David recommends a simple test to determine if a distributor’s team actually understands market pricing. He takes the top 20 SKUs from a company and asks the sales team to provide a best estimate of the market price. Fewer than 25 percent of the sales team gets anywhere near a passing grade. The guys who claim to be maximizing your margin can’t.

    There are some root causes to this whole issue with pricing. First, most distributor salespeople really do believe they understand the market. The question becomes: where do they get their information?

    Let’s face it. In our world, customers have been trained to mislead us on pricing. When was the last time somebody said, “Wait a minute, Jim, your price is too low”? Purchasing departments see their role as trimming just a few percentage points off of the buy price. Their goal is the best service at the lowest price. Secondly, most customers really are nice folks. Rather than tell us our service is rotten or we lack the follow through required to earn their business, they let us down gently with a well-placed, “It looks like your price didn’t line up this time.”

    What’s a mother to do? We believe that using a scientifically driven analytic tool will begin to give you an idea of your company’s pricing in the market. On top of that, pricing process metrics allow the manager to measure, coach and enforce a process that adds significantly to the overall bottom line.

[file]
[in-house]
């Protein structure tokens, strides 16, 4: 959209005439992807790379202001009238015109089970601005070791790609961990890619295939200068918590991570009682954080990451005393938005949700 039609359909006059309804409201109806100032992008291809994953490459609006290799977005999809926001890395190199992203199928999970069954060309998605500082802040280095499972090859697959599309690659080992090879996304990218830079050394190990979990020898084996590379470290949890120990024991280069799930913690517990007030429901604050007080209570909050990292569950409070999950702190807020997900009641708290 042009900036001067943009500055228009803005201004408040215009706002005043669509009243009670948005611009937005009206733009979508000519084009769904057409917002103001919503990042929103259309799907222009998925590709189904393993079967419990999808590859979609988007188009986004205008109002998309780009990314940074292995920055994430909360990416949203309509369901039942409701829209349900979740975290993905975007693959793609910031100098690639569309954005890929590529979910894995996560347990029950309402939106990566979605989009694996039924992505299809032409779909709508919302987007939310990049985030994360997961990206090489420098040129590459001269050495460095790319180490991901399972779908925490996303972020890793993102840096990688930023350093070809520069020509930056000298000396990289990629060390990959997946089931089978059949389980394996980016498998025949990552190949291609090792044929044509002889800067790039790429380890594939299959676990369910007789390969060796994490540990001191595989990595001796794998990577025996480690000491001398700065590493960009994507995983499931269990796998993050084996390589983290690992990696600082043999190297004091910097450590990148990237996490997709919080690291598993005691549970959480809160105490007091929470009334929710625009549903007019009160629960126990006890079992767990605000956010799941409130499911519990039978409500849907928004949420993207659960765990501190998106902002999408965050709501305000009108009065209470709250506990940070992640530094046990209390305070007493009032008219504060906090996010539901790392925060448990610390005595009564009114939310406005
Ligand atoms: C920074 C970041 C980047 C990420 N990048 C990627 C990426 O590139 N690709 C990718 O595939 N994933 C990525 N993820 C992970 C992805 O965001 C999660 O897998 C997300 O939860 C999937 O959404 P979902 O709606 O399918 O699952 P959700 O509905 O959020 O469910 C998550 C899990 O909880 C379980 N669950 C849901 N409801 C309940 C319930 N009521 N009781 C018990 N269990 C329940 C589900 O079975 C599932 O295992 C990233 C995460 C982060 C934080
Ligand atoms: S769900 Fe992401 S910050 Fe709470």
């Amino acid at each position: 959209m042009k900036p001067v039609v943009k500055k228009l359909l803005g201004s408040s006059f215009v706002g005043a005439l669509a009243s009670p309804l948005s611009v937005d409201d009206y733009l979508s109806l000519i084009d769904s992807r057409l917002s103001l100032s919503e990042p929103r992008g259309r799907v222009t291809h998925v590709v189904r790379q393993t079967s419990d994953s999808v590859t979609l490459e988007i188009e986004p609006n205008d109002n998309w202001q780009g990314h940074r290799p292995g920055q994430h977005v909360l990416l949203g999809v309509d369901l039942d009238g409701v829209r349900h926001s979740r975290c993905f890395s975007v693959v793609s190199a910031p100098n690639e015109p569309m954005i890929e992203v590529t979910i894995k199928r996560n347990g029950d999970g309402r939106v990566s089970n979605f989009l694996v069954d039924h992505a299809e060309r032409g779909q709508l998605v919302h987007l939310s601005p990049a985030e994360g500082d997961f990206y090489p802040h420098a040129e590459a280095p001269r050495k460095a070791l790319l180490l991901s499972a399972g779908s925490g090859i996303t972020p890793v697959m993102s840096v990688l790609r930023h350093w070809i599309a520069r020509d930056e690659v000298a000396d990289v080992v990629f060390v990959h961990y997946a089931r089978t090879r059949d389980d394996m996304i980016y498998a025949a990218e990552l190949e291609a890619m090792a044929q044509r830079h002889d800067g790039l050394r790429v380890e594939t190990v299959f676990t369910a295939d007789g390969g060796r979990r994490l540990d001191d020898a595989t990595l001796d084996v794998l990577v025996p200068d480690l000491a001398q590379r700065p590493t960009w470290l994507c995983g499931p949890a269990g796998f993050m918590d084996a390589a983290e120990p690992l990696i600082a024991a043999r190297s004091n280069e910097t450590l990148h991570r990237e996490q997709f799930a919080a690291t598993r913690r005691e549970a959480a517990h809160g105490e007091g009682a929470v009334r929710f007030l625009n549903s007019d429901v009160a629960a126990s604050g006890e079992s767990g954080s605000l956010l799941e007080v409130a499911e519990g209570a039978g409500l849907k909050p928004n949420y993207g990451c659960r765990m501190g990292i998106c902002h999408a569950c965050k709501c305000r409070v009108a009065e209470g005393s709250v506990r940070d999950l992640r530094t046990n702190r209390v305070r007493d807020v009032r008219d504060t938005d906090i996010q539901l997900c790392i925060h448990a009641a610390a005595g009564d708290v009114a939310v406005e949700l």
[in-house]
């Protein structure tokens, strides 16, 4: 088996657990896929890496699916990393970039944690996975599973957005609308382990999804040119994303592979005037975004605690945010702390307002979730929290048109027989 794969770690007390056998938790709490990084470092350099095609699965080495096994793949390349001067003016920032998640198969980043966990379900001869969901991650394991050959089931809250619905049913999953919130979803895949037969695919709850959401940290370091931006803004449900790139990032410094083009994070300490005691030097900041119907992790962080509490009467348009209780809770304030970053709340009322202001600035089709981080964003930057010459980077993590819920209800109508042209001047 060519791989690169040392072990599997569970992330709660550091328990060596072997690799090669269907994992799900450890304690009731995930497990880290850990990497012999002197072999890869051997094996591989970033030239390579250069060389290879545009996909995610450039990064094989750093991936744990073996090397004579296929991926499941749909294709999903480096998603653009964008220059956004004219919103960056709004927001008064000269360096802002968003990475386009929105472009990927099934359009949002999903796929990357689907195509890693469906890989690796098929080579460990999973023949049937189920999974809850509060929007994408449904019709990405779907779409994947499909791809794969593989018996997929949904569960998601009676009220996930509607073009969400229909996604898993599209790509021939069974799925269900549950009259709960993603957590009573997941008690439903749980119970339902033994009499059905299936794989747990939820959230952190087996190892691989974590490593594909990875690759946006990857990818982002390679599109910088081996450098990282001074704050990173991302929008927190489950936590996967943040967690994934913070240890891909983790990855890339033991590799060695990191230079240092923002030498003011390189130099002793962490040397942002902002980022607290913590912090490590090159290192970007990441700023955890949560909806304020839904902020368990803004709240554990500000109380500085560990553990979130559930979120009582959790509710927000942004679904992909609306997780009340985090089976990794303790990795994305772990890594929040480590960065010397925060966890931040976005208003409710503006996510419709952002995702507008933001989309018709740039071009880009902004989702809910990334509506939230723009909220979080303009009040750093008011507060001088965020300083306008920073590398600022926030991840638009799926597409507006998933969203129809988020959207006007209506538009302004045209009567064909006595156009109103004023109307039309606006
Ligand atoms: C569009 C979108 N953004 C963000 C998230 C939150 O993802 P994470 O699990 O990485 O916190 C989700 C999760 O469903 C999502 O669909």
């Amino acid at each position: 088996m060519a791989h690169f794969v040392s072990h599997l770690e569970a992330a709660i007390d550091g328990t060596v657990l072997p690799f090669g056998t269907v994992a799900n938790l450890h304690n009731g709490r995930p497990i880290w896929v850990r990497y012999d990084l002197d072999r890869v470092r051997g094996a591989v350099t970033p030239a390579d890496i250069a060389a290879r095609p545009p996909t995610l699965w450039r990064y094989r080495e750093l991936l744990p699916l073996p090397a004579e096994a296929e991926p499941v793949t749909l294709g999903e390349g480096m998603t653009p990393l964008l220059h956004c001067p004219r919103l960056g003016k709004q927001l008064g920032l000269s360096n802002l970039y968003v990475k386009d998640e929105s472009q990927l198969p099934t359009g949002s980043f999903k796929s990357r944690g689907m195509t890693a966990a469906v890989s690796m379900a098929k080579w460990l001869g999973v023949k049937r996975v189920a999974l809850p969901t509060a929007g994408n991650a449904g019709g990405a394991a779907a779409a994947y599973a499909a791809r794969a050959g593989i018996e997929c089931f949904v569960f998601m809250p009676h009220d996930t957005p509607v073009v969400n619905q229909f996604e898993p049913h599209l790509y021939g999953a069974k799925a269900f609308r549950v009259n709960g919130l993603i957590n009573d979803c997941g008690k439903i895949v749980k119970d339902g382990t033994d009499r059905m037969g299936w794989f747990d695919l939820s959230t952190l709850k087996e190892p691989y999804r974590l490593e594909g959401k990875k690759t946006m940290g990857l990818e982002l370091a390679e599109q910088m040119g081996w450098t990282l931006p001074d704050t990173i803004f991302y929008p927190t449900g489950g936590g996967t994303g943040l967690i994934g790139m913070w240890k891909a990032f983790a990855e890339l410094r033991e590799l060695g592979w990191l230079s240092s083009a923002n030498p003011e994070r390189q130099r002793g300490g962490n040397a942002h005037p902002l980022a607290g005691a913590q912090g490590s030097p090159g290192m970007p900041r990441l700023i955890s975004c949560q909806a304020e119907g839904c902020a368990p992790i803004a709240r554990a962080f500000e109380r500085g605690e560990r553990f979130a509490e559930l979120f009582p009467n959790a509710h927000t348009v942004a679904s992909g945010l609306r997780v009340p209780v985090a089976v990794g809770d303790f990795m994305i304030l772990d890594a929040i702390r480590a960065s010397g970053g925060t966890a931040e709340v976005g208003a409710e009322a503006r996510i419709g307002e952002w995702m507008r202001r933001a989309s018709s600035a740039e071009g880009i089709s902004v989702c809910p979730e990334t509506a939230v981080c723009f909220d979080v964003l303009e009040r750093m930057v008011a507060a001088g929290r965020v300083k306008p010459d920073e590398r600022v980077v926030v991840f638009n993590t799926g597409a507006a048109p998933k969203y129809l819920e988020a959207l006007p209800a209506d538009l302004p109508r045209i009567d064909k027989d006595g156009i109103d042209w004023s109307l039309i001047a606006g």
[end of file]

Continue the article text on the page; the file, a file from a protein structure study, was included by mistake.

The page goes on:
An Excuse for Excuses

    If you find yourself privy to some of these classic lines, take heed, you’re not the only one. But at the time, you most assuredly feel pretty much alone. There is strength in numbers. As you ponder innovation and process improvement, I urge you to network with others. They’ve heard the same stories; they’ve seen how the results prove them wrong.

    Frank Hurtte provides Strategic Insight for New Times. He speaks and consults on the new reality facing distribution in a post-recession world. Contact Frank at River Heights Consulting via email at [email protected] or via phone at 563/514-1104.